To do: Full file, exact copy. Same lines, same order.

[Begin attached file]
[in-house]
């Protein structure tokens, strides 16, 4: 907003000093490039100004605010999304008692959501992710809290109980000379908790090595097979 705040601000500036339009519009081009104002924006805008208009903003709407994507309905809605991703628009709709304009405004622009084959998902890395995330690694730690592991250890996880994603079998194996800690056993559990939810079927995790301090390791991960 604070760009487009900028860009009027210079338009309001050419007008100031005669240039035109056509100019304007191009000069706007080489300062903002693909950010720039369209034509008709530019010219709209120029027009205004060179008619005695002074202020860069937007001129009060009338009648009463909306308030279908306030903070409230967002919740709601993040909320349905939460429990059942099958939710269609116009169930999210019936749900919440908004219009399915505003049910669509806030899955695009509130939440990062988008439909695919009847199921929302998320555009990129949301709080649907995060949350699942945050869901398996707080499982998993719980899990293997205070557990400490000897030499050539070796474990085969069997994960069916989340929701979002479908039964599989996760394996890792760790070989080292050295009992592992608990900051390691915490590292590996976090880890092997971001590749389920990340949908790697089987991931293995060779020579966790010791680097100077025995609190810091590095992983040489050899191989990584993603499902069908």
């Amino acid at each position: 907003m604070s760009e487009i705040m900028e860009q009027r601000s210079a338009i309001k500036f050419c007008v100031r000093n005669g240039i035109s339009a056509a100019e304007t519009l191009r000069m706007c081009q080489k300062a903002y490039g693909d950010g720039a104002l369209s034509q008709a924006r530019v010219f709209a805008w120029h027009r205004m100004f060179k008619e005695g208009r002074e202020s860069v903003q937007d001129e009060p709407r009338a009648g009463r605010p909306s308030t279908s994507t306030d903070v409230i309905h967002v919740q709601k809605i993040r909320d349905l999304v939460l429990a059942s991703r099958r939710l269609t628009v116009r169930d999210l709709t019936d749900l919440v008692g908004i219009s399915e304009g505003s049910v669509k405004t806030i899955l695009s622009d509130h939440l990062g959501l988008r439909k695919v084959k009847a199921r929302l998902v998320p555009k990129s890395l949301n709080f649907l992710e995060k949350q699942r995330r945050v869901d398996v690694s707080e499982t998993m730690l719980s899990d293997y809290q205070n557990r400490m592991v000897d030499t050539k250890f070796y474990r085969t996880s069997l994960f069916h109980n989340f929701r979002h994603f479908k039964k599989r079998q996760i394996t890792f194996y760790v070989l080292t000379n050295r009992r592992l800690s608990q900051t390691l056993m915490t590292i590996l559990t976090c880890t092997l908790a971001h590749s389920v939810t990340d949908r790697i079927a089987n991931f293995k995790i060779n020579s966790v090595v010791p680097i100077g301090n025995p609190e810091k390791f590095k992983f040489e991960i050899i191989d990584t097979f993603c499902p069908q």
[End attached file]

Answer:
[in-house]
């Protein structure tokens, strides 16, 4: 907003000093490039100004605010999304008692959501992710809290109980000379908790090595097979 705040601000500036339009519009081009104002924006805008208009903003709407994507309905809605991703628009709709304009405004622009084959998902890395995330690694730690592991250890996880994603079998194996800690056993559990939810079927995790301090390791991960 604070760009487009900028860009009027210079338009309001050419007008100031005669240039035109056509100019304007191009000069706007080489300062903002693909950010720039369209034509008709530019010219709209120029027009205004060179008619005695002074202020860069937007001129009060009338009648009463909306308030279908306030903070409230967002919740709601993040909320349905939460429990059942099958939710269609116009169930999210019936749900919440908004219009399915505003049910669509806030899955695009509130939440990062988008439909695919009847199921929302998320555009990129949301709080649907995060949350699942945050869901398996707080499982998993719980899990293997205070557990400490000897030499050539070796474990085969069997994960069916989340929701979002479908039964599989996760394996890792760790070989080292050295009992592992608990900051390691915490590292590996976090880890092997971001590749389920990340949908790697089987991931293995060779020579966790010791680097100077025995609190810091590095992983040489050899191989990584993603499902069908």
């Amino acid at each position: 907003m604070s760009e487009i705040m900028e860009q009027r601000s210079a338009i309001k500036f050419c007008v100031r000093n005669g240039i035109s339009a056509a100019e304007t519009l191009r000069m706007c081009q080489k300062a903002y490039g693909d950010g720039a104002l369209s034509q008709a924006r530019v010219f709209a805008w120029h027009r205004m100004f060179k008619e005695g208009r002074e202020s860069v903003q937007d001129e009060p709407r009338a009648g009463r605010p909306s308030t279908s994507t306030d903070v409230i309905h967002v919740q709601k809605i993040r909320d349905l999304v939460l429990a059942s991703r099958r939710l269609t628009v116009r169930d999210l709709t019936d749900l919440v008692g908004i219009s399915e304009g505003s049910v669509k405004t806030i899955l695009s622009d509130h939440l990062g959501l988008r439909k695919v084959k009847a199921r929302l998902v998320p555009k990129s890395l949301n709080f649907l992710e995060k949350q699942r995330r945050v869901d398996v690694s707080e499982t998993m730690l719980s899990d293997y809290q205070n557990r400490m592991v000897d030499t050539k250890f070796y474990r085969t996880s069997l994960f069916h109980n989340f929701r979002h994603f479908k039964k599989r079998q996760i394996t890792f194996y760790v070989l080292t000379n050295r009992r592992l800690s608990q900051t390691l056993m915490t590292i590996l559990t976090c880890t092997l908790a971001h590749s389920v939810t990340d949908r790697i079927a089987n991931f293995k995790i060779n020579s966790v090595v010791p680097i100077g301090n025995p609190e810091k390791f590095k992983f040489e991960i050899i191989d990584t097979f993603c499902p069908q």